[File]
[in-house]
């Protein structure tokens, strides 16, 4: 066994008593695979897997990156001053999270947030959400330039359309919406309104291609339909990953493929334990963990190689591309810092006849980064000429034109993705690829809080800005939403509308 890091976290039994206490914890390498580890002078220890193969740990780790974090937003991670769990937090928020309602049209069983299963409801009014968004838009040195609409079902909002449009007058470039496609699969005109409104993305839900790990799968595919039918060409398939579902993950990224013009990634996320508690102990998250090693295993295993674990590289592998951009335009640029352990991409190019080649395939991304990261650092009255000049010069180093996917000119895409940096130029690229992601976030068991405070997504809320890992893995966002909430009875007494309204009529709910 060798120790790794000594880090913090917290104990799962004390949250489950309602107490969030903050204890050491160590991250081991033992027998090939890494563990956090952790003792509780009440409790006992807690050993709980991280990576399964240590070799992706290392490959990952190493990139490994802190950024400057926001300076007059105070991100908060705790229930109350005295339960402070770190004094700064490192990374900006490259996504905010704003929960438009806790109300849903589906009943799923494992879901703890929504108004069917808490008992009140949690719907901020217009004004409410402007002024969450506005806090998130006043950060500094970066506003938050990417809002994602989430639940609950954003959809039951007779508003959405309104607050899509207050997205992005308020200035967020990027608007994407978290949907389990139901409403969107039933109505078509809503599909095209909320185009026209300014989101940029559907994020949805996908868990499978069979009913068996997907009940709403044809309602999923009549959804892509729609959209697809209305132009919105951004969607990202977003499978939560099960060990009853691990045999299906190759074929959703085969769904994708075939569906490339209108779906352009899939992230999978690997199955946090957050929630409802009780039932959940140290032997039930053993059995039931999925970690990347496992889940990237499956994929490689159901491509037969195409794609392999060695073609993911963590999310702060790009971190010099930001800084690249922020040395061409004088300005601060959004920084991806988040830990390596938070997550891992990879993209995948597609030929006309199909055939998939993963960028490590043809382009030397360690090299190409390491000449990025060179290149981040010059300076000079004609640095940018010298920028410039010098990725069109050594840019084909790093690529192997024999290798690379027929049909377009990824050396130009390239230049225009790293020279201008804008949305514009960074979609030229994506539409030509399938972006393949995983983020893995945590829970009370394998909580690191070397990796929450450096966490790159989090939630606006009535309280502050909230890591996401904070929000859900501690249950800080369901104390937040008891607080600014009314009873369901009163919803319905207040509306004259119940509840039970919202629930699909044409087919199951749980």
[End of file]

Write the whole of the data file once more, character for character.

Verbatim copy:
[in-house]
């Protein structure tokens, strides 16, 4: 066994008593695979897997990156001053999270947030959400330039359309919406309104291609339909990953493929334990963990190689591309810092006849980064000429034109993705690829809080800005939403509308 890091976290039994206490914890390498580890002078220890193969740990780790974090937003991670769990937090928020309602049209069983299963409801009014968004838009040195609409079902909002449009007058470039496609699969005109409104993305839900790990799968595919039918060409398939579902993950990224013009990634996320508690102990998250090693295993295993674990590289592998951009335009640029352990991409190019080649395939991304990261650092009255000049010069180093996917000119895409940096130029690229992601976030068991405070997504809320890992893995966002909430009875007494309204009529709910 060798120790790794000594880090913090917290104990799962004390949250489950309602107490969030903050204890050491160590991250081991033992027998090939890494563990956090952790003792509780009440409790006992807690050993709980991280990576399964240590070799992706290392490959990952190493990139490994802190950024400057926001300076007059105070991100908060705790229930109350005295339960402070770190004094700064490192990374900006490259996504905010704003929960438009806790109300849903589906009943799923494992879901703890929504108004069917808490008992009140949690719907901020217009004004409410402007002024969450506005806090998130006043950060500094970066506003938050990417809002994602989430639940609950954003959809039951007779508003959405309104607050899509207050997205992005308020200035967020990027608007994407978290949907389990139901409403969107039933109505078509809503599909095209909320185009026209300014989101940029559907994020949805996908868990499978069979009913068996997907009940709403044809309602999923009549959804892509729609959209697809209305132009919105951004969607990202977003499978939560099960060990009853691990045999299906190759074929959703085969769904994708075939569906490339209108779906352009899939992230999978690997199955946090957050929630409802009780039932959940140290032997039930053993059995039931999925970690990347496992889940990237499956994929490689159901491509037969195409794609392999060695073609993911963590999310702060790009971190010099930001800084690249922020040395061409004088300005601060959004920084991806988040830990390596938070997550891992990879993209995948597609030929006309199909055939998939993963960028490590043809382009030397360690090299190409390491000449990025060179290149981040010059300076000079004609640095940018010298920028410039010098990725069109050594840019084909790093690529192997024999290798690379027929049909377009990824050396130009390239230049225009790293020279201008804008949305514009960074979609030229994506539409030509399938972006393949995983983020893995945590829970009370394998909580690191070397990796929450450096966490790159989090939630606006009535309280502050909230890591996401904070929000859900501690249950800080369901104390937040008891607080600014009314009873369901009163919803319905207040509306004259119940509840039970919202629930699909044409087919199951749980």